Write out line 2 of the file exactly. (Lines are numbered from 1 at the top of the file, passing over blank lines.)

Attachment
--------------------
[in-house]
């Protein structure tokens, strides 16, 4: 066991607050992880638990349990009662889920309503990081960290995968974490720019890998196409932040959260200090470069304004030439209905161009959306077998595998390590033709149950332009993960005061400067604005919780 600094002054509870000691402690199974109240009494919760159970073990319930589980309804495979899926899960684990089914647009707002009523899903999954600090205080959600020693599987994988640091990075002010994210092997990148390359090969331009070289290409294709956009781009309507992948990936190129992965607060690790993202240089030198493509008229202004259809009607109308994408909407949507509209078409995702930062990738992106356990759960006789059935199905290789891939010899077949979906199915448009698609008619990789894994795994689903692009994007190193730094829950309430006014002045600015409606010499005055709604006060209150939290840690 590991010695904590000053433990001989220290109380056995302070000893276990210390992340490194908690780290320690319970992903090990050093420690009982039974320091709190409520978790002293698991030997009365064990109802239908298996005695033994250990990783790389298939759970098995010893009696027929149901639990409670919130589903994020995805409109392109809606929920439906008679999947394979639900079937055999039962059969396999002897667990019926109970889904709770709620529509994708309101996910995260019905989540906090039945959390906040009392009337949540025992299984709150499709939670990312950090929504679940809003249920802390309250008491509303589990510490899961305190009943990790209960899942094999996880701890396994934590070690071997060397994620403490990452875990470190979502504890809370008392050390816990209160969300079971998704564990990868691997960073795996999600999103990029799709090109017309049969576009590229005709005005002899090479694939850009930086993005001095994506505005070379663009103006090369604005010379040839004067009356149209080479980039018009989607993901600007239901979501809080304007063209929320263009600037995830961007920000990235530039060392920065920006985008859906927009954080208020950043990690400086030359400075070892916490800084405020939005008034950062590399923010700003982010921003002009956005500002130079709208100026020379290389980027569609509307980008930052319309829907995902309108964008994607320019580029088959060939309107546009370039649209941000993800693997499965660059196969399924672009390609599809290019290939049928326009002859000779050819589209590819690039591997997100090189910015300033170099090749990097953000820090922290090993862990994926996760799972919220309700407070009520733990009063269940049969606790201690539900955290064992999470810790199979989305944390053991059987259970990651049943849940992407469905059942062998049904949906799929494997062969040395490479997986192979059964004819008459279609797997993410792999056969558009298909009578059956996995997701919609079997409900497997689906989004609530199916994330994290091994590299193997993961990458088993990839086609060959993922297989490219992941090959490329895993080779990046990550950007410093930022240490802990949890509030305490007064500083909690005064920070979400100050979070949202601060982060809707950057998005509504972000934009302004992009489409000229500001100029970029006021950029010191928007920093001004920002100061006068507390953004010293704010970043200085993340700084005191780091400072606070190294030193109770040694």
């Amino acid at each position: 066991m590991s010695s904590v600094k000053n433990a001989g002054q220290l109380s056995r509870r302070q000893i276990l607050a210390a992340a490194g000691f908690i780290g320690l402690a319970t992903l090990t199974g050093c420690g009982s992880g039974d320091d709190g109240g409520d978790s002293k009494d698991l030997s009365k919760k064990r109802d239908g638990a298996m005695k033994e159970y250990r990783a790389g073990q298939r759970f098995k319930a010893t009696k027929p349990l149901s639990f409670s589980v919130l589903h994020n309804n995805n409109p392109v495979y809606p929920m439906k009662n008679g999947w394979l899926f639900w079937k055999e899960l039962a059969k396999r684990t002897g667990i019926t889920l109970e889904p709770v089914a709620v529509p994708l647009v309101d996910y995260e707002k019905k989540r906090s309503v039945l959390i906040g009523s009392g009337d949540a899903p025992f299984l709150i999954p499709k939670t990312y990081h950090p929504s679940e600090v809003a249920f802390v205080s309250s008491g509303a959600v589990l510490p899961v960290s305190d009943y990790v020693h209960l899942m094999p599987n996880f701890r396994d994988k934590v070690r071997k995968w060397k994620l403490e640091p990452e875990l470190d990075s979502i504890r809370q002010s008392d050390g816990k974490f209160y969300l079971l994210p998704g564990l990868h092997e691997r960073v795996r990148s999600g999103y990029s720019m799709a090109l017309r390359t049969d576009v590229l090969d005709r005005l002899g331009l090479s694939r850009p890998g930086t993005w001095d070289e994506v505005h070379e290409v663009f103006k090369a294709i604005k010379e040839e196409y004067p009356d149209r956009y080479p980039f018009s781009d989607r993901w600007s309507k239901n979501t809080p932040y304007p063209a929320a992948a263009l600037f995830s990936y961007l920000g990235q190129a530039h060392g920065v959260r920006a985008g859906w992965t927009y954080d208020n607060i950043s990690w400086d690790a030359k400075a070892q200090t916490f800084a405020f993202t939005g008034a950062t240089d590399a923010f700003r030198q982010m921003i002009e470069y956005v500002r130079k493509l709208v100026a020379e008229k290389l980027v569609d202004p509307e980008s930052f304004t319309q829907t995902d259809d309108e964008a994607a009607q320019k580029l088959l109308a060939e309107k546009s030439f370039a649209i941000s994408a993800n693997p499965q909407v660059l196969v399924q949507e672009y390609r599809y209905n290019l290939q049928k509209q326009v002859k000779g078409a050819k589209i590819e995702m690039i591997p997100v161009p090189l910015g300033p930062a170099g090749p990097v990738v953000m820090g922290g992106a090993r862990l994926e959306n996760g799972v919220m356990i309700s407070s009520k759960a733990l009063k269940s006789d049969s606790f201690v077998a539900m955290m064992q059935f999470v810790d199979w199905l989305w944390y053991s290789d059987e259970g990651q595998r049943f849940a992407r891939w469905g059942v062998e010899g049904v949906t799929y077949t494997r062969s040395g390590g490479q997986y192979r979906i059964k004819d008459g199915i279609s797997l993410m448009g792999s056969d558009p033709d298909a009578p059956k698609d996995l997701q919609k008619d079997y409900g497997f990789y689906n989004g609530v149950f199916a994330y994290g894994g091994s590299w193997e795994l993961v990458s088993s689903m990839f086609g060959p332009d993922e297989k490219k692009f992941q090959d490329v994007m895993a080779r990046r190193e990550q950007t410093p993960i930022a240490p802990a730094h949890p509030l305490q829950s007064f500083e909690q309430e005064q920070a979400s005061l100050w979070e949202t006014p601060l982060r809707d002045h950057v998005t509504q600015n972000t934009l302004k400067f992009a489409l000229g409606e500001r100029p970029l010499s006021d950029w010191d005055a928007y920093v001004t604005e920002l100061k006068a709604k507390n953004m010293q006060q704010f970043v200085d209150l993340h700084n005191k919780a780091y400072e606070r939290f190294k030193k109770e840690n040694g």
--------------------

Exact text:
């Protein structure tokens, strides 16, 4: 066991607050992880638990349990009662889920309503990081960290995968974490720019890998196409932040959260200090470069304004030439209905161009959306077998595998390590033709149950332009993960005061400067604005919780 600094002054509870000691402690199974109240009494919760159970073990319930589980309804495979899926899960684990089914647009707002009523899903999954600090205080959600020693599987994988640091990075002010994210092997990148390359090969331009070289290409294709956009781009309507992948990936190129992965607060690790993202240089030198493509008229202004259809009607109308994408909407949507509209078409995702930062990738992106356990759960006789059935199905290789891939010899077949979906199915448009698609008619990789894994795994689903692009994007190193730094829950309430006014002045600015409606010499005055709604006060209150939290840690 590991010695904590000053433990001989220290109380056995302070000893276990210390992340490194908690780290320690319970992903090990050093420690009982039974320091709190409520978790002293698991030997009365064990109802239908298996005695033994250990990783790389298939759970098995010893009696027929149901639990409670919130589903994020995805409109392109809606929920439906008679999947394979639900079937055999039962059969396999002897667990019926109970889904709770709620529509994708309101996910995260019905989540906090039945959390906040009392009337949540025992299984709150499709939670990312950090929504679940809003249920802390309250008491509303589990510490899961305190009943990790209960899942094999996880701890396994934590070690071997060397994620403490990452875990470190979502504890809370008392050390816990209160969300079971998704564990990868691997960073795996999600999103990029799709090109017309049969576009590229005709005005002899090479694939850009930086993005001095994506505005070379663009103006090369604005010379040839004067009356149209080479980039018009989607993901600007239901979501809080304007063209929320263009600037995830961007920000990235530039060392920065920006985008859906927009954080208020950043990690400086030359400075070892916490800084405020939005008034950062590399923010700003982010921003002009956005500002130079709208100026020379290389980027569609509307980008930052319309829907995902309108964008994607320019580029088959060939309107546009370039649209941000993800693997499965660059196969399924672009390609599809290019290939049928326009002859000779050819589209590819690039591997997100090189910015300033170099090749990097953000820090922290090993862990994926996760799972919220309700407070009520733990009063269940049969606790201690539900955290064992999470810790199979989305944390053991059987259970990651049943849940992407469905059942062998049904949906799929494997062969040395490479997986192979059964004819008459279609797997993410792999056969558009298909009578059956996995997701919609079997409900497997689906989004609530199916994330994290091994590299193997993961990458088993990839086609060959993922297989490219992941090959490329895993080779990046990550950007410093930022240490802990949890509030305490007064500083909690005064920070979400100050979070949202601060982060809707950057998005509504972000934009302004992009489409000229500001100029970029006021950029010191928007920093001004920002100061006068507390953004010293704010970043200085993340700084005191780091400072606070190294030193109770040694």